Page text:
Release Date: May 22, 2015
Cast: Sam Rockwell, Rosemarie DeWitt, Saxon Sharbino, Kyle Catlett, Kennedi Clements, Jared Harris, Jane Adams, Susan Heyward, Nicholas Braun
Director: Gil Kenan
Studio: Metro-Goldwyn-Mayer (MGM), Ghost House Pictures
Distributor: 20th Century Fox
Review Spoilers: Medium
The original Poltergeist appeared in 1982 and with all movies nowadays, you need a sequel or a retelling because maybe Hollywood is running out of ideas. Anyway, the Bowen family want to start new and move to this quaint little neighborhood located next to giant power lines. They notice weird shit happening as soon as they walk into the house. Needless to say, as all “horror” films go, common sense goes out the window and the youngest, purest of the people becomes the victim.
Poltergeist, a totally ok movie. Right? I mean… It doesn’t do anything spectacular. It has a cast that are entirely adept at the whole acting game. Rockwell is Rockwelling it up, the deliverer of the majority of jokes (of which this movie has many), and Rosemarie DeWiit plays the lovely wife. For real. I love her. They have a brat of a high school daughter (Saxon Sharbino), a really mature looking young kid (Kyle Catlett), and the adorable youngin’ girl (Kennedi Clements).
This group of actors and actresses play the family in a realistic manner. In fact, their interactions which form the bulk of the first third of the movie is the best part of it. The story is, well, like what you saw before. Haunted house, scary tree, tv yadda yadda. yeah it’s all there. Scares? Well I mean, the first scare is a jump provided by a squirrel (who later turns demonic), leading to an ugly as sin clown (mmm more clowns, yay), and then the movie devolves into more of the same. I think that’s the problem with retelling a classic. At this point everything the original made fresh has been done to death and for the 2015 version to retread those same roads leaves much to be desired.
The ‘scariest’ moments are those jump scares unfortunately. After that the moments that should really be the stuff of nightmares are filtered through glorious (I’m being sarcastic here team) CGI. Nothing quite frightens the audience like ghouls made of play-doh. If you happen to be as fortunate as my showing you might get a real, true scream as an audience member startles their friend. Otherwise, this movie is definitely lacking in the scare department.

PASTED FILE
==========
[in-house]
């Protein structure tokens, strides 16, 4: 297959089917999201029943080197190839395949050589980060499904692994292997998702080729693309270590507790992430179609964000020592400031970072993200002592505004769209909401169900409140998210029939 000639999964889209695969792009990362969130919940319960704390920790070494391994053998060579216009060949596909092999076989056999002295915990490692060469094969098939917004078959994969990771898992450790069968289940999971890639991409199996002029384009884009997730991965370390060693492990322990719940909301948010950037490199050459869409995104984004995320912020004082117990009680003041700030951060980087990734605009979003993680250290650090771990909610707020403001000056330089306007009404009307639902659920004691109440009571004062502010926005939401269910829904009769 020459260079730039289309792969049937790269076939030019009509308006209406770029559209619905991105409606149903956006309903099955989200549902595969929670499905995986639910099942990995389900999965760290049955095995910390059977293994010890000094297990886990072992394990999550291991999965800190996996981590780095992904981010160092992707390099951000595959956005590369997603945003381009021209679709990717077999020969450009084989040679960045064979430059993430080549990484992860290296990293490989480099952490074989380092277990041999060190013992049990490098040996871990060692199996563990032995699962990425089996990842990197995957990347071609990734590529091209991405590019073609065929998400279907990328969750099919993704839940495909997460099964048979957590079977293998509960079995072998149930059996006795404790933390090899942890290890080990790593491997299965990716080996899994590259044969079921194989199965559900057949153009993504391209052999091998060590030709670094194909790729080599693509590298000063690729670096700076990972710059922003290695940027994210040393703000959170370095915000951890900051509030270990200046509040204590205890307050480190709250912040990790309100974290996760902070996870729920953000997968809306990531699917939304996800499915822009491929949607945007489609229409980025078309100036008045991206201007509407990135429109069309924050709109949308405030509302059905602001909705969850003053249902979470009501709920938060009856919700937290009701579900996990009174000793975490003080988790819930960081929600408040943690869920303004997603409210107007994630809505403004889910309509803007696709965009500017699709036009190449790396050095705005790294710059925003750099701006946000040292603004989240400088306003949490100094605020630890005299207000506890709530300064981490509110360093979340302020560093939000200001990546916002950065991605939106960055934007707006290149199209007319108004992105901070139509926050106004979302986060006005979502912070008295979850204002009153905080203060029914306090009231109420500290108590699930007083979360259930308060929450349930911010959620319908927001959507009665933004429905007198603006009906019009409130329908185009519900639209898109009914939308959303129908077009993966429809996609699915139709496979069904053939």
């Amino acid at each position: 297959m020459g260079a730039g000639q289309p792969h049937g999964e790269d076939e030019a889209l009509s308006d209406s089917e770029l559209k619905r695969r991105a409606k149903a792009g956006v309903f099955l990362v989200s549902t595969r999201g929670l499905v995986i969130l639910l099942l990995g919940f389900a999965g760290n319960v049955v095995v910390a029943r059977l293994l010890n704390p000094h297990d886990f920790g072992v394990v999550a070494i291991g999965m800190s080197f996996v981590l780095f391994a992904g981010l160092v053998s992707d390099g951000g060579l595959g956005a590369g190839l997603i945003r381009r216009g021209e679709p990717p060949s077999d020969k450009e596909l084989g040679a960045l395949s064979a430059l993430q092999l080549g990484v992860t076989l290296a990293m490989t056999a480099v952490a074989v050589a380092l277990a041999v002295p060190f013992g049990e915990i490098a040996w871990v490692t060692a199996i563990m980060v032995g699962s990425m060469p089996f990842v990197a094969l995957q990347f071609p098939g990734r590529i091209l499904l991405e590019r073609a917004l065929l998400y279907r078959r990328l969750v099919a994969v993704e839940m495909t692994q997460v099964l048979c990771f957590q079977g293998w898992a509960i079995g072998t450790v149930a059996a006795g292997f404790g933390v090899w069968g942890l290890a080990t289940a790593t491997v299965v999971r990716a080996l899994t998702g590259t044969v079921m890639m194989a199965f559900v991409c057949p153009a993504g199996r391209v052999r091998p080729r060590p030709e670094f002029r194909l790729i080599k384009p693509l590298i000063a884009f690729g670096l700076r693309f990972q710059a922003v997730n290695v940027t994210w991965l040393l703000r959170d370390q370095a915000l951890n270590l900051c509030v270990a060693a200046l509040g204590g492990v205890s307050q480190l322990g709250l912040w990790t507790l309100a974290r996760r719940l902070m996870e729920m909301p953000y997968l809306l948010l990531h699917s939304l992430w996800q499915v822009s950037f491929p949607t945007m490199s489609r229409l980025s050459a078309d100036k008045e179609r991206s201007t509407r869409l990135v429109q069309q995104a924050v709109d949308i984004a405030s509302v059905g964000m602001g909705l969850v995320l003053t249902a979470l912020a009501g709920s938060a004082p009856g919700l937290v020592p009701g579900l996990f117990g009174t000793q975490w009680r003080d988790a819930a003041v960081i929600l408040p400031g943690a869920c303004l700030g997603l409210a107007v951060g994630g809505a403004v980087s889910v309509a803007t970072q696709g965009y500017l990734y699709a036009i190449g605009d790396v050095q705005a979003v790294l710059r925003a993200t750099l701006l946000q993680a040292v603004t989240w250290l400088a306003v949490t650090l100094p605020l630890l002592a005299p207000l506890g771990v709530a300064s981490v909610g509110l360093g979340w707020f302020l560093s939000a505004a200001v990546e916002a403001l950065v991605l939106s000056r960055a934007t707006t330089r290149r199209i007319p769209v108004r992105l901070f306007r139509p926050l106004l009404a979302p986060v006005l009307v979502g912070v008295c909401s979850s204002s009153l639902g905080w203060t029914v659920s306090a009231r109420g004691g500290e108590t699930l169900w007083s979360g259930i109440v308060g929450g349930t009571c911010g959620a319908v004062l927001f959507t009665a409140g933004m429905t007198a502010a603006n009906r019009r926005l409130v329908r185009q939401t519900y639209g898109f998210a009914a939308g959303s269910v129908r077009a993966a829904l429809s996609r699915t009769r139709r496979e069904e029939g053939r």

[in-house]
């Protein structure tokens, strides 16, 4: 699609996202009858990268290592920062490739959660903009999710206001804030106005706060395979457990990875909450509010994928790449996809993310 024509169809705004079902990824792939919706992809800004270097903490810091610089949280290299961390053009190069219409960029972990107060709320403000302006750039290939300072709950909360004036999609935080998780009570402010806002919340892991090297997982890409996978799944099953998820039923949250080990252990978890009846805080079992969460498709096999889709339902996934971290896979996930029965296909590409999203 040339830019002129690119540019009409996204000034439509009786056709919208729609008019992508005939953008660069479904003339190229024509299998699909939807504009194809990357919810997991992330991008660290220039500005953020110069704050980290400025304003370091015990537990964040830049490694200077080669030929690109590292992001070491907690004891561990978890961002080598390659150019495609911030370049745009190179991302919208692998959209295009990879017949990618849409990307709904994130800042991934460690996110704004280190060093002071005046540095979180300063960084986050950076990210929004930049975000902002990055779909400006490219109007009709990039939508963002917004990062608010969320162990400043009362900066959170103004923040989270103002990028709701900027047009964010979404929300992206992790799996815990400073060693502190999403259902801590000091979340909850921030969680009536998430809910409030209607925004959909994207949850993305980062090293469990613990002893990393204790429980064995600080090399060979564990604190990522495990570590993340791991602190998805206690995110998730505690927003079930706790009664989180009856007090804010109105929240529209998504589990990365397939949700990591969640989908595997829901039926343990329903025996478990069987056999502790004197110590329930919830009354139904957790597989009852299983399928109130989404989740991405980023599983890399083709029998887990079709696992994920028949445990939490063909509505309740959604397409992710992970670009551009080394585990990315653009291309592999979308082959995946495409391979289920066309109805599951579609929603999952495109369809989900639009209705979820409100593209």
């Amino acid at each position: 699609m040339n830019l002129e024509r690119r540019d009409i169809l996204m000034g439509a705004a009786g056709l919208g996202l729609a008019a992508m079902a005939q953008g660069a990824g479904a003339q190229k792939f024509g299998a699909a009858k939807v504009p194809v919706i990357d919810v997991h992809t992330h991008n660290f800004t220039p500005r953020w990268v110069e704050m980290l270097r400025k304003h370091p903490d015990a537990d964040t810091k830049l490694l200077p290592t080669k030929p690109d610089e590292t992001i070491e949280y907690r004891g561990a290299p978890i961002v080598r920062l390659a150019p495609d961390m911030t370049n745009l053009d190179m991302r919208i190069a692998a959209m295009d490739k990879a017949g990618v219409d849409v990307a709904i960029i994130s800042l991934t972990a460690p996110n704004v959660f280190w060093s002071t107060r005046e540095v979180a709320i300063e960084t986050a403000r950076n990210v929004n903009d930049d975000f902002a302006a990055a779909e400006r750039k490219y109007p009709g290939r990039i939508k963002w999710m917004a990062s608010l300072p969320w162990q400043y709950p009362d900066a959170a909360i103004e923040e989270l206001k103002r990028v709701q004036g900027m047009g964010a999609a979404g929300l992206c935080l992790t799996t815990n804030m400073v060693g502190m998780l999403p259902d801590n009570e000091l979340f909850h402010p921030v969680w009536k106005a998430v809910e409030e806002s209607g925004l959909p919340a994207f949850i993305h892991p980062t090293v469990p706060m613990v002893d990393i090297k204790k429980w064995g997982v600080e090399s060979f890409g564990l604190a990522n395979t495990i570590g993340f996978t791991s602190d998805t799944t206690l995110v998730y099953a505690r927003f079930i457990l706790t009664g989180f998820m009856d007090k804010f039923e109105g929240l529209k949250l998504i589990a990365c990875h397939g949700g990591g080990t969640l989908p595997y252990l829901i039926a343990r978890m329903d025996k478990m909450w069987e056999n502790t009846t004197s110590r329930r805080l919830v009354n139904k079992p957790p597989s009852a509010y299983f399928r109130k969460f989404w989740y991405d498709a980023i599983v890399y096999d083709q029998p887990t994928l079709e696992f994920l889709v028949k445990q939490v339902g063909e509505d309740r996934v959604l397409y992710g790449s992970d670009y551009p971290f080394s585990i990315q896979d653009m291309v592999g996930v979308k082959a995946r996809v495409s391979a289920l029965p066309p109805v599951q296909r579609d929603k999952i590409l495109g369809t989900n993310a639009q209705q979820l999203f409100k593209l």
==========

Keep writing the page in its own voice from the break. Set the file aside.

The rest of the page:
Pairing well with horror is the ever present comedic moments. In Poltergeist those moments are great, the jokes work and the audience laughs. But where the jokes are accomplished with total confidence, the scares stumble at the blocks, making you wonder whether or not they knew which direction to take the movie in.
Getting back to that CGI stuff. Boy howdy it ran the gamut. Some ideas were executed incredibly well, such as the use of ghostly lights flickering from bulbs into the youngest daughter’s closet forming some sort of alternate dimension gateway. This was one of the best parts of Poltergeist. It felt new to me as opposed to the generic ghouls we saw in Constantine way back in 2005, though I’d say the ghouls in Constantine were actually better CGI than these.
Now, as far as technology goes when it comes to the plot itself… Just get that shit outta here! I’m tired of paranormal investigators coming in and setting up shop in haunted houses! I know this is from the original, but if you can’t make something work then why remake it? They use more great actors in Jared Harris as Carrigan Burke, a TV exorcist personality but other than that? Just more dopey grad students, one of whom is seriously lacking in his job, and their professor Dr. Brooke Powell, played by Jane Adams (the former wife of Carrigan, again the source of some fun moments).
They join up with the family to create their own little techno-hive in the living room, because nothing makes a movie more scary and atmospheric than GPS, drones, and temperature monitors. Yeesh. As soon as it started I was immediately reminded of Insidious, a movie I did enjoy for the most part, yet Poltergeist went nowhere with it. Again, retreading the first and making it feel so unoriginal.
Speaking of things we’ve all seen before, who is this movie for? Who is the intended audience? Surely not folks who saw the original, they’ll be let down. And for 20 somethings who have a few haunted house movies under their belt this will seem like more of the same. No, surely the only possible audience are those who are just dipping their toes into the waters. Maybe parents and kids, or youngs teens just outta school ready to start looking for thrills (of which they may find one).
Final Thoughts: Poltergeist is a campy movie that tries to be a horror with not enough jokes to become a comedy. There were shining moments that stood out as unique (the whole other dimension and what not). It is not a scary movie because it goes to “boo!” tactics to get you startled. The ghouls are not frightening (if anything it looks like a computer game) and the only redeeming quality about this whole thing is the family. They jive very well together and as a unit they pull off the cohesive suburban family. The chemistry between the actors and actresses work and they make a believable family. Everything else cannot be taken seriously whatsoever and has little that makes this a “Must See.”
Poltergeist is the “scary” movie that kicks off an early summer for teenagers to go see. It’s timed perfectly with graduation so people can hang out and have a scare, before they go on their vacations. All in all it can be said that Poltergeist feels like a live-action Monster House, which is funny, or unfortunately unsurprising, because the director, Gil Kenan, directed Monster House too.